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Remapping the City in Modern Literature and Visual Cultures


Admission requirements

Admission to the MA Literary Studies, research master Literary Studies and research master Arts, Literature and Media. Students of the MA Latin American Studies and MA International Relations are also welcome to join.


This course focuses on the modern city as a physical, spatial phenomenon but also as a cultural, mental artifact, shaped by imagination. Ever since the 19th century, when European cities began to grow, artistic representation has helped shape the images of cities we hold in our minds. The course follows the evolution of the metropolis from the 19th and early 20th century centralized capitals of increasing high density, complex social make-up, congestion and pulsating cultural hubs – London, Paris or Berlin – towards the contemporary megalopolis: huge, sprawling cities developing mainly in the Global South. Mobility will be a keyword in this course: how do we – as city users and strollers – bodily experience and map urban space? How do we move and invent our daily urban life within it? Can we see contemporary cities as mobile spaces, constantly growing, shifting and expanding through migration? What happens to cities at night?
These and other issues will be at the heart of this course, in which we will study a variety of literary texts, films and street art taken from Europe, Africa and the Americas, with a special focus on Latin America. We explore the city as a site of cultural production, contestation and regeneration in intercultural, transatlantic, perspective. Thus, for example, reflections on the urban self might take us from Baudelaire’s flaneur and Poe’s ‘man of the crowd’ to contemporary figurations of this urban wanderer in Brazilian cinema, night trespassings, or renditions of the kaleidoscopic megalopolis in South American cinema.

Course objectives

  • Knowledge and insight into keyworks of modern and contemporary urban literature and –cinema in their historical and cultural context;

  • Knowledge of current theoretical texts and debates about the metropolis and of some important critical texts about urban literature and cinema;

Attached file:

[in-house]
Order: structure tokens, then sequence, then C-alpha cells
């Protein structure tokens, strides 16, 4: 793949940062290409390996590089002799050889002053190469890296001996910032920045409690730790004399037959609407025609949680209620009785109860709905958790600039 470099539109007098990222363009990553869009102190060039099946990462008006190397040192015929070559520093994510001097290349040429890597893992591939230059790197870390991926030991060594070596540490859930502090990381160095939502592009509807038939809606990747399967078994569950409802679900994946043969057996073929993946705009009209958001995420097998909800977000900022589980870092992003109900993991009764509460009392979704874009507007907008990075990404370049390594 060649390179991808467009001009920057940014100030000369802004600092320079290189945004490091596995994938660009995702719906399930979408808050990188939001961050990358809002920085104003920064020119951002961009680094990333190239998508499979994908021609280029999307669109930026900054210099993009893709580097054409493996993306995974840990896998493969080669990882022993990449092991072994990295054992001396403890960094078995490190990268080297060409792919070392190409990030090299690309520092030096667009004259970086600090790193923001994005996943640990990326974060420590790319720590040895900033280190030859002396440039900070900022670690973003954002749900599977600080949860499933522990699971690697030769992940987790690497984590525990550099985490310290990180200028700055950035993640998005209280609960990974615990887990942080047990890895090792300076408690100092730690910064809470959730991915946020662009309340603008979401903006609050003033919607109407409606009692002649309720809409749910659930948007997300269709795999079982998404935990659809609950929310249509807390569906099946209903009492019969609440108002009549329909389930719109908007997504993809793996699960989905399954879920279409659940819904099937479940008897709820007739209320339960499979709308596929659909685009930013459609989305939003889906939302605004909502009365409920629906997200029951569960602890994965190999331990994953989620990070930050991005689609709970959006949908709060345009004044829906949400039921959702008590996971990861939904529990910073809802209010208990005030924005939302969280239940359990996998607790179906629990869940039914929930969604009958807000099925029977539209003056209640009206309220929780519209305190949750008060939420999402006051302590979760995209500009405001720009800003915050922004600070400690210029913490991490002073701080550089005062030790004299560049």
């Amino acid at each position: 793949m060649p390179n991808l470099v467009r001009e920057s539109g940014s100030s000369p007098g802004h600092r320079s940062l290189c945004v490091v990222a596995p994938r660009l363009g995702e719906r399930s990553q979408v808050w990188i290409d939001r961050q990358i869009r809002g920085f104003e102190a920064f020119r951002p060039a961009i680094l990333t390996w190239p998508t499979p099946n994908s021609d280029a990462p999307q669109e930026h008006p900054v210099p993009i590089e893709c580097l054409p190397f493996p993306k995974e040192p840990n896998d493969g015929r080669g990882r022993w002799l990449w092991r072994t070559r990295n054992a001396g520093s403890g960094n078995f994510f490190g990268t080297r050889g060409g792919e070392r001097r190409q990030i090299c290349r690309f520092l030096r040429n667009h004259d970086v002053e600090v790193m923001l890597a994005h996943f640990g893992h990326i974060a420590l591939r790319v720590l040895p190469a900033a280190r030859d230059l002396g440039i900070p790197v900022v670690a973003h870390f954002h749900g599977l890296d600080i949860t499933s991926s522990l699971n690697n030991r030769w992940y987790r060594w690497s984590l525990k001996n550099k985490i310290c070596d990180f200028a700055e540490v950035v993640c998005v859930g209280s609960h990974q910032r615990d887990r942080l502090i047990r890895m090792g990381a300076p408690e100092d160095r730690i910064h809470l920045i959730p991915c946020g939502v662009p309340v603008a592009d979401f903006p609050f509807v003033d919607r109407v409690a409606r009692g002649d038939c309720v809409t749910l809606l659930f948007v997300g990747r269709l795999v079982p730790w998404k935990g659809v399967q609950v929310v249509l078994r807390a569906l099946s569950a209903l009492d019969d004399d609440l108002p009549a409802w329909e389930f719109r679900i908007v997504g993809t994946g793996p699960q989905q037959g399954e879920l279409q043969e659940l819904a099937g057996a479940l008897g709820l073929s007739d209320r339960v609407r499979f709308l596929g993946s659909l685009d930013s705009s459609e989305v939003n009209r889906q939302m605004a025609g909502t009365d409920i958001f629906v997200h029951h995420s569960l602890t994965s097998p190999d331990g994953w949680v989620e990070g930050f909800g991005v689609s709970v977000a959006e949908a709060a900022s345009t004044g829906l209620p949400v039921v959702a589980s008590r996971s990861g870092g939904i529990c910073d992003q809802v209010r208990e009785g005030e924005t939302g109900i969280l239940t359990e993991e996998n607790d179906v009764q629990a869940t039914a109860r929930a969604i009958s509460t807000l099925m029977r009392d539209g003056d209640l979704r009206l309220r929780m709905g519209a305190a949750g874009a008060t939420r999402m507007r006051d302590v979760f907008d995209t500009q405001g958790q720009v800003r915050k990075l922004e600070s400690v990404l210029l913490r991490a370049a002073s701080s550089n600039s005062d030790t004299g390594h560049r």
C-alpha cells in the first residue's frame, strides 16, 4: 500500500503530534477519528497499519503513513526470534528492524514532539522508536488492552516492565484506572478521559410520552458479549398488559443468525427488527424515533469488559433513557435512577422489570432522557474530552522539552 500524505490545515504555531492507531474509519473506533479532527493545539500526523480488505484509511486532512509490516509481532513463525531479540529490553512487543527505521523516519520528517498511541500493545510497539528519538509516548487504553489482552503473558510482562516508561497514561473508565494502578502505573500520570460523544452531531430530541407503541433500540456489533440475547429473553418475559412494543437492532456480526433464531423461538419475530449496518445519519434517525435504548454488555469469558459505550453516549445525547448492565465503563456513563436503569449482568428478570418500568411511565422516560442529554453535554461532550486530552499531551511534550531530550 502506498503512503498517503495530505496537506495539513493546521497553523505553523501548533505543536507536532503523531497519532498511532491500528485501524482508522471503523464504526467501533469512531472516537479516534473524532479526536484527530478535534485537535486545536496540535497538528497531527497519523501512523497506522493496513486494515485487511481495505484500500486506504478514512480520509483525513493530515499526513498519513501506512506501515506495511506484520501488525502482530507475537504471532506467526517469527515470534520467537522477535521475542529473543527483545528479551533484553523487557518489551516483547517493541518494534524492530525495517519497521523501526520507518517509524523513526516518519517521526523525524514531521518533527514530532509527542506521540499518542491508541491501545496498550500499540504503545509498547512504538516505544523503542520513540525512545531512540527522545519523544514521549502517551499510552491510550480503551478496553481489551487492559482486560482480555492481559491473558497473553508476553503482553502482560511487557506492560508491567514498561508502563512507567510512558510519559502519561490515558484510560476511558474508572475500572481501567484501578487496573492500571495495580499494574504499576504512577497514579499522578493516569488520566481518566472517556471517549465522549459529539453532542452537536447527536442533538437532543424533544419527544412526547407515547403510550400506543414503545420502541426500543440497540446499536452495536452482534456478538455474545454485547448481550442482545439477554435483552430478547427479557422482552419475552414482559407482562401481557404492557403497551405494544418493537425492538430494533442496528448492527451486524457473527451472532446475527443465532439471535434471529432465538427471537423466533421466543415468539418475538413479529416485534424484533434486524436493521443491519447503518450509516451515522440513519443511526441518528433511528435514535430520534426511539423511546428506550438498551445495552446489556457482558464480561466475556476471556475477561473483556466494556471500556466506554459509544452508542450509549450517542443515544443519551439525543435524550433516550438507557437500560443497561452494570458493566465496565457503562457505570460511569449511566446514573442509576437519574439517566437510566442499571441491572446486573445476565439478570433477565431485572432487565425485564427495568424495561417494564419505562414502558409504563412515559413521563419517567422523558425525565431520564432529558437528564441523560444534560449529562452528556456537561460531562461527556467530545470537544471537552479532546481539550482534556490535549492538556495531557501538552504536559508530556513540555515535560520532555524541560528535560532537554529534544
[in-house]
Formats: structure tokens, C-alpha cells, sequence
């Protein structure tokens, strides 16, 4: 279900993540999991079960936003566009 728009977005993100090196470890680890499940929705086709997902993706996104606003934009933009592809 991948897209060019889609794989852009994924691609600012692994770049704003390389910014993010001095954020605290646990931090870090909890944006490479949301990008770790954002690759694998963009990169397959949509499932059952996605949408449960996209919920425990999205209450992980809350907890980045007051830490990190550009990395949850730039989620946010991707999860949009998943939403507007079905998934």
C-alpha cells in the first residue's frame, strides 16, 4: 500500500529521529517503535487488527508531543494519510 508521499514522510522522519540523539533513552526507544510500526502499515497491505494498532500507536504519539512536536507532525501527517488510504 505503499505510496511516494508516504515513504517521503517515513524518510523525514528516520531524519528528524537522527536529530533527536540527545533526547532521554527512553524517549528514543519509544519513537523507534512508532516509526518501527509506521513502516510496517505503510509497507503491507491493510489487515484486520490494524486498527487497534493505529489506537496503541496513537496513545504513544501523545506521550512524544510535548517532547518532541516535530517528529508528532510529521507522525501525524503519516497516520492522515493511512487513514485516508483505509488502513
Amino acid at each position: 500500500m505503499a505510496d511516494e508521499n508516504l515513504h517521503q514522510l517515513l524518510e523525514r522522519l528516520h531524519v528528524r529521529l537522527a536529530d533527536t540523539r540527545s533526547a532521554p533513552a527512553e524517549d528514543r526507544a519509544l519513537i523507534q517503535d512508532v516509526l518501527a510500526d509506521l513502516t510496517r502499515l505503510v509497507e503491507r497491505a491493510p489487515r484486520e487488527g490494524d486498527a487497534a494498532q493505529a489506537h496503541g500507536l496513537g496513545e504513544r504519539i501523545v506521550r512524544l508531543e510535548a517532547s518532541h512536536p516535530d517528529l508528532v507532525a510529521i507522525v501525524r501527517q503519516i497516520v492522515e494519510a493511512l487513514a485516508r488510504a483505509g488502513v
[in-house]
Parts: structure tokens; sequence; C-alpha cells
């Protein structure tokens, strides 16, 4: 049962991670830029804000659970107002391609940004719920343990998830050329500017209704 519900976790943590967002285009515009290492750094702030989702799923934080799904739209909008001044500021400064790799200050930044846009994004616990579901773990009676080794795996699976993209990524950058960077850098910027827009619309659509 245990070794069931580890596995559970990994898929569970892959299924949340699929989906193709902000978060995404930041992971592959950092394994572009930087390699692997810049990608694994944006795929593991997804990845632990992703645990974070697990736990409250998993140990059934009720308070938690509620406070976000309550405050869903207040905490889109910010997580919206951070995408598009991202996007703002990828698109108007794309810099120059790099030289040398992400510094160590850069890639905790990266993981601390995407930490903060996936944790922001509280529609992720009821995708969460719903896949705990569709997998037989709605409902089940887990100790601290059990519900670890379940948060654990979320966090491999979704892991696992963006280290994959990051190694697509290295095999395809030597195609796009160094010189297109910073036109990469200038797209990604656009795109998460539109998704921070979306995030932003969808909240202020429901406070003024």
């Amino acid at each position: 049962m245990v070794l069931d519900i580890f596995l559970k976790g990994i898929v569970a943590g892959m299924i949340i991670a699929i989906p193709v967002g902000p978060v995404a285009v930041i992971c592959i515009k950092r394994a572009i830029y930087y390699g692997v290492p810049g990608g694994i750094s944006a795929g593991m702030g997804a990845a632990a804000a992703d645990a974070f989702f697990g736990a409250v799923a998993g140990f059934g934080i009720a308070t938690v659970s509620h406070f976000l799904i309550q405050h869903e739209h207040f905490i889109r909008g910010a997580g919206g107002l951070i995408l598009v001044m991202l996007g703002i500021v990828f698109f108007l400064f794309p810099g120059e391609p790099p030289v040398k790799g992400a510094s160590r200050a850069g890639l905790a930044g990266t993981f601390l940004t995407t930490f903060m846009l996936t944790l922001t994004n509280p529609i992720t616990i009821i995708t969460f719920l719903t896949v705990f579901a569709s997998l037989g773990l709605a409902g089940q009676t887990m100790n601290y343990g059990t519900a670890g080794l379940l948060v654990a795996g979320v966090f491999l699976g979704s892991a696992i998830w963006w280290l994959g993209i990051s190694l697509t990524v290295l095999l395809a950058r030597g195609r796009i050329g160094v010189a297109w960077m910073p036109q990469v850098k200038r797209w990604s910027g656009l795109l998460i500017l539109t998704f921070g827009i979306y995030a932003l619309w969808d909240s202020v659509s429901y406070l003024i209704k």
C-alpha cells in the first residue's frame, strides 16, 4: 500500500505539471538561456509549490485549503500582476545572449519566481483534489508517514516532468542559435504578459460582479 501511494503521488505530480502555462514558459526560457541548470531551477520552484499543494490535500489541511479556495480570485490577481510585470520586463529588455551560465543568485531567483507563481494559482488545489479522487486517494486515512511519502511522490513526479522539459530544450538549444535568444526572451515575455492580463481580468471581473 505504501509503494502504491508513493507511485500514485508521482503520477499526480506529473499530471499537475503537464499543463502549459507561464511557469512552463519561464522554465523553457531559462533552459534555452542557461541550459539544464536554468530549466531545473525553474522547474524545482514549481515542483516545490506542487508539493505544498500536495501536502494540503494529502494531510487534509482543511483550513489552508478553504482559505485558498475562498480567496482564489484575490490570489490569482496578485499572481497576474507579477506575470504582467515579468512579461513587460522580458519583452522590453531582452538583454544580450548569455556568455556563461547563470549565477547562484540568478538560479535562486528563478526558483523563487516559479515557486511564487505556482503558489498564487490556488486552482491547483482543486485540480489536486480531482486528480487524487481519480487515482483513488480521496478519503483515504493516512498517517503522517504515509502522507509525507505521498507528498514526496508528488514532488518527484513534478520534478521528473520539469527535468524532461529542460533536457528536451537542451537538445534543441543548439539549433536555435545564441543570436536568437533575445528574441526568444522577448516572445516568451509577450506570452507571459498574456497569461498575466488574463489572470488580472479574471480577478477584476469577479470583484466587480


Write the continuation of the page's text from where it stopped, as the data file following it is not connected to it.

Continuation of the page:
• Ability to analyze a relevant subject of one’s choice and to present one’s findings in presentations and written assignments

  • Ability to share analytical and theoretical arguments during class discussion.

  • Research MA students should reveal in their coursework a more nuanced understanding of the complex relationship between social formations and cultural productions by means of a more detailed and thorough theoretical/methodological framework.


The timetables are available through My Timetable.

Mode of instruction


Assessment method


  • Presentation or audio-visual film clip of approx. 10/15 min duration

  • 1 final essay or podcast (podcast of approx. 25-30mins) – approx. 4500-5000 words. Either way students should submit the written script.


  • Presentation or audio-visual film clip of approx. 10/15 min duration (30% of mark)

  • 1 final essay or podcast (podcast of approx. 25-30mins) – approx. 4500-5000 words. Either way students should submit the written script. (70% of mark)
    ResMA students should give more substantial attention to the theoretical underpinning of their essay.


Resit: only for final assignment.

Inspection and feedback

How and when an exam review will take place will be disclosed together with the publication of the exam results at the latest. If a student requests a review within 30 days after publication of the exam results, an exam review will have to be organized.
To complete the final mark, please take notice of the following:
the final mark for the course is established by determining the weighted average

Reading list

Initial key theoretical texts students can consult:

  • Michel de Certeau, The Practice of Everyday Life (University of Minnesota Press, 1998)

  • Tim Cresswell, Place: a Short Introduction (Wiley, 2014)

  • GUST N.V., The Urban Condition: Space, Community and the Self in the Contemporary Metropolis (Rotterdam, Uitgeverij 010, 1999, freely available through the internet)
    NB: Full bibliography will be available via Brightspace at the start of the course.


Enrolment through My Studymap (Login | Universiteit Leiden) is mandatory.


For substantive questions, contact the lecturer listed in the right information bar.

For questions about enrolment, admission, etc, contact the Education Administration Office: Arsenaal

Coordinator of studies:

NB: students of MA/ResMA Latin American Studies can contact stucolas